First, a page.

It's the longest night of the year (or pretty close to it) so what better choice of subject for a Labour Party press release than the practice of councils - as a cost and carbon saving measure - turning off or dimming street lighting. Unsurprisingly the Labour chap doesn't like this:
Labour’s shadow communities secretary, Hilary Benn, warned that ‘significant areas’ of the country were being ‘plunged into darkness as a result of David Cameron and Eric Pickles’ policies’. ‘Streetlights ensure that people are safe on our roads and feel safe walking home, especially at this time of the year when the nights have drawn in,’...
And I'm guessing that you will probably have a similar response after all as Roger Ekirch, author of 'The City Dark' observed:
...humans have long feared the dark, and...crime was the original impetus for widespread street lighting on the planet.
The cloaked figure skulking in the shadows, of the thief using the cover of darkness for his crimes and the frisson of terror as we scoot past the entrance to the dark alley on the walk home - these are what comes to mind when we consider the dark. Nighttime is when evil does its thing, the domain of the robber, the murderer and the thief. So Hilary Benn, by appealing to this instinct is playing good politics.
The problem is that it's just not as simple as this - the link between the dark and actual crime (as opposed to actual fear of crime) really isn't a clear cut as Benn's comments make it out.
...some research indicates that an increase in number and brightness of streetlights actually increases the occurrence of crime, noting that street lighting allows perpetrators to monitor their own actions without the use of flashlights or other lighting devices that would make them visible to others. A case has also been made that offenders need lighting to detect potential targets and low-risk situations.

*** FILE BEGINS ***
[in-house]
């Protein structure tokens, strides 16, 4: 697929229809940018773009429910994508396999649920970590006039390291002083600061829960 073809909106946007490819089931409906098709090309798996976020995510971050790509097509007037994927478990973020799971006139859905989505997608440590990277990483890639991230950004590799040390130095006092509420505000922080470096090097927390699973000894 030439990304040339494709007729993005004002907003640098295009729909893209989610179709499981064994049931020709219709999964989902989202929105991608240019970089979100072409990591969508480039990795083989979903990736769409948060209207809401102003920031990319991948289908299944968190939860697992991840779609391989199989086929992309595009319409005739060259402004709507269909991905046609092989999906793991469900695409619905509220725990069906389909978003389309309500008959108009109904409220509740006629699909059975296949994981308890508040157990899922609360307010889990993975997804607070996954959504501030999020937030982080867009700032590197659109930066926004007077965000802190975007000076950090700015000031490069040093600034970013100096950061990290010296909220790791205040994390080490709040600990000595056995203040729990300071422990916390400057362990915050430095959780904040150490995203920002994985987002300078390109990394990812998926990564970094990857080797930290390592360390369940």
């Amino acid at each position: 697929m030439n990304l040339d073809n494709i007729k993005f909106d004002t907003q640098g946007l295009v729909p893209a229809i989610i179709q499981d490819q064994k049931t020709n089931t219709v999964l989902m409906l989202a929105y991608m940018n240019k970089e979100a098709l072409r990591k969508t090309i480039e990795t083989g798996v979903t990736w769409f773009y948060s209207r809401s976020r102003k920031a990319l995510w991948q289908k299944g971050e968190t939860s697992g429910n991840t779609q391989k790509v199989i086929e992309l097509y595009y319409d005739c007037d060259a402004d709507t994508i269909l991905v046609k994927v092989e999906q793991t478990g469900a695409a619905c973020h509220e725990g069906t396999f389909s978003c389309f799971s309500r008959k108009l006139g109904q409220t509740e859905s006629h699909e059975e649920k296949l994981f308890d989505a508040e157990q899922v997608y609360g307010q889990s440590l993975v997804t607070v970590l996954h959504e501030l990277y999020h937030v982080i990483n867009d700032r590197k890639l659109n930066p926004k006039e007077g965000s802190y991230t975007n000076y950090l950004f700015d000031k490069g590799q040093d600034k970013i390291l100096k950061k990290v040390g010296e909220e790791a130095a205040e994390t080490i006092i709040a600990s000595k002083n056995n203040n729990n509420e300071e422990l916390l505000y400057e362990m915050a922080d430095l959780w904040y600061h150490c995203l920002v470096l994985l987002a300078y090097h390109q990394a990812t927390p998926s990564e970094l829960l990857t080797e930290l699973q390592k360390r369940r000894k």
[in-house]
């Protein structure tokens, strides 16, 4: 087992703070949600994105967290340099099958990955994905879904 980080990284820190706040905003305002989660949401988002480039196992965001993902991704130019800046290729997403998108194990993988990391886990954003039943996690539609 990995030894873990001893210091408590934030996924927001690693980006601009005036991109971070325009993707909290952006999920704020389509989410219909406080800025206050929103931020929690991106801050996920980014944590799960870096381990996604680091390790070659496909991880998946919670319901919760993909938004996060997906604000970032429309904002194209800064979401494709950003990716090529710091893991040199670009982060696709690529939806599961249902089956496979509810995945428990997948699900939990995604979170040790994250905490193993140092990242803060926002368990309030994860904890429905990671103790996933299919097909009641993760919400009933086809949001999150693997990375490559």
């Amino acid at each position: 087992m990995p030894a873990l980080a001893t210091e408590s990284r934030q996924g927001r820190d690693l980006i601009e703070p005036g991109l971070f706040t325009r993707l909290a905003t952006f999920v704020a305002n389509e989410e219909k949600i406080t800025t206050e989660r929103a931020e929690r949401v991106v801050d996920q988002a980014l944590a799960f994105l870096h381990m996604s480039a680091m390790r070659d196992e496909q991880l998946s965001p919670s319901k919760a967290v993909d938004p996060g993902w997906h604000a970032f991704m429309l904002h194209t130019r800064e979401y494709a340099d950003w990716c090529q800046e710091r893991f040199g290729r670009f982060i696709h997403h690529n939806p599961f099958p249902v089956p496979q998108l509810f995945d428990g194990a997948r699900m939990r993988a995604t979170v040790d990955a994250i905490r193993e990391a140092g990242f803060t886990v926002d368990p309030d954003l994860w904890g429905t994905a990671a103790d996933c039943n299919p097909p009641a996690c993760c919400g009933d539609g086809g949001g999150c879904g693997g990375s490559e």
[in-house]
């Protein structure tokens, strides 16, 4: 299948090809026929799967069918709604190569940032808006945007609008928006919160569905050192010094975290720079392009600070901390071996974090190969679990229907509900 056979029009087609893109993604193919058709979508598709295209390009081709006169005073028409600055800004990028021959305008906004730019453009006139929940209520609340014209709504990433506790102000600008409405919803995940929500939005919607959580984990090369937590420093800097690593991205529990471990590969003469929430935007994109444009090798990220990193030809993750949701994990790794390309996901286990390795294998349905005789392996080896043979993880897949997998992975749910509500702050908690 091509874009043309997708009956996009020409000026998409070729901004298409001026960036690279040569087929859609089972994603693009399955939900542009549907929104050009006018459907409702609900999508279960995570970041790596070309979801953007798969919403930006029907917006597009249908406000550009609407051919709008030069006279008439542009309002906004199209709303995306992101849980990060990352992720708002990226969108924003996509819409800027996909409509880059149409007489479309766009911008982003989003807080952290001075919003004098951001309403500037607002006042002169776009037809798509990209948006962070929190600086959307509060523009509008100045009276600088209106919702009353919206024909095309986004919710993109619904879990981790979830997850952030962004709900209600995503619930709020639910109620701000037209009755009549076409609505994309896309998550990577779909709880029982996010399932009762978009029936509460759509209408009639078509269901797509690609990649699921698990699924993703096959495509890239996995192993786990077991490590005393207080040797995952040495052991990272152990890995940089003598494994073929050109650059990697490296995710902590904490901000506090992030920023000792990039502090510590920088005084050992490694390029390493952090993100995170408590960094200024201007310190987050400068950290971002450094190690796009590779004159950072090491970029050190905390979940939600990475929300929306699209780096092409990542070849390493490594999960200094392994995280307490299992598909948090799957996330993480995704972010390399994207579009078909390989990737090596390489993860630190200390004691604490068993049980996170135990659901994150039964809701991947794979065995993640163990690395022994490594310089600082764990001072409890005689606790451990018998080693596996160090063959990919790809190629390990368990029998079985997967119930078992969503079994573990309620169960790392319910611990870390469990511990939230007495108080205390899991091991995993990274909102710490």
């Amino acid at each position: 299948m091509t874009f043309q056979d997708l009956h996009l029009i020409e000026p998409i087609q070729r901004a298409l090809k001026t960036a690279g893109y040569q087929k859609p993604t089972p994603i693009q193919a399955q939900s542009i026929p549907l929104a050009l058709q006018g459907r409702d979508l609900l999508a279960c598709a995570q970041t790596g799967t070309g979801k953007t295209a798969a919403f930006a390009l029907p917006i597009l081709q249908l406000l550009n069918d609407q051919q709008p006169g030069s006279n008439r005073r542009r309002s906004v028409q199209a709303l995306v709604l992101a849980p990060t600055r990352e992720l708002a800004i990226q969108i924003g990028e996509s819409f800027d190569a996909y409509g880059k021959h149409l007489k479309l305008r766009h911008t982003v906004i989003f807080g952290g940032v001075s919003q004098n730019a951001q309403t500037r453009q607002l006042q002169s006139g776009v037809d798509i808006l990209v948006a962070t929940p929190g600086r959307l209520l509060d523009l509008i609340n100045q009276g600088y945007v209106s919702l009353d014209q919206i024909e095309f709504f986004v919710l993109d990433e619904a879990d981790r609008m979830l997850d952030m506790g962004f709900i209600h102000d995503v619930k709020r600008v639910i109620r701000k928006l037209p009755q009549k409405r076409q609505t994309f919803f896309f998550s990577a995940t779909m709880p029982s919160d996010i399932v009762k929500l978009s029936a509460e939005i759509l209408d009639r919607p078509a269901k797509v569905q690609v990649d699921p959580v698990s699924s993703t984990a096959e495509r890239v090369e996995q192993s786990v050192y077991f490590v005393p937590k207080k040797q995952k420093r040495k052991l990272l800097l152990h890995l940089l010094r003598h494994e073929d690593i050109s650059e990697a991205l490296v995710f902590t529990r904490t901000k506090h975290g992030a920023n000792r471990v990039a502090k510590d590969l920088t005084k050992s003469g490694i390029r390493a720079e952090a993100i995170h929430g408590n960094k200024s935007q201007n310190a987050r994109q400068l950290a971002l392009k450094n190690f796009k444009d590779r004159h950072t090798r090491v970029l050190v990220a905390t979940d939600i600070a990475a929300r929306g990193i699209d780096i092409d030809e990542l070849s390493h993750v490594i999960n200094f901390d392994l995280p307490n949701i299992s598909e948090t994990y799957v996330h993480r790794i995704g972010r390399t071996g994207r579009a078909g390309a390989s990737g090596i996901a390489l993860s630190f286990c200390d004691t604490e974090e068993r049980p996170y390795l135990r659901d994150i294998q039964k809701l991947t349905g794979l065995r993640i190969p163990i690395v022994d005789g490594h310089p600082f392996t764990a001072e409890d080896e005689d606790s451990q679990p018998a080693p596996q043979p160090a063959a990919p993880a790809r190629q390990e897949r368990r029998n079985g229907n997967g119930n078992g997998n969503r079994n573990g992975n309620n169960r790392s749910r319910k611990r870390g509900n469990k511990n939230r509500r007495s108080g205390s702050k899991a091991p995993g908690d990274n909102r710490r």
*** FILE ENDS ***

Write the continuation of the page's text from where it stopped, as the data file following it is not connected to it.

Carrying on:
Indeed there is a catalogue of evidence suggesting that additional lighting has at best a marginal effect on levels of crime, that most crime takes place during daylight hours or where there is good artificial lighting, and that there is a point (accepting some crime reduction benefit) when lighting makes no difference. After all there is some logic - assuming your typical criminal can't see in the dark - to the observation that ne'er-do-wells need light just as much as us law-abiding folk.
None of this is to suggest that turning off the lights is always a good idea or that the installation of better lighting (such as the LED lights we now have in parts of Cullingworth) isn't a consideration. However, we should look carefully at the extent to which we are lighting up isolated stretches of road throughout the night when only a very few cars and no pedestrians are making use of the lights. Rather than indulging in a typical piece of modern politics - a shouty press release designed to scare people rather than cast illumination on the issue - maybe we should be discussing how to reduce the waste (and it is a waste) of lighting up large parts of the country merely on the off-chance that somebody might pass by.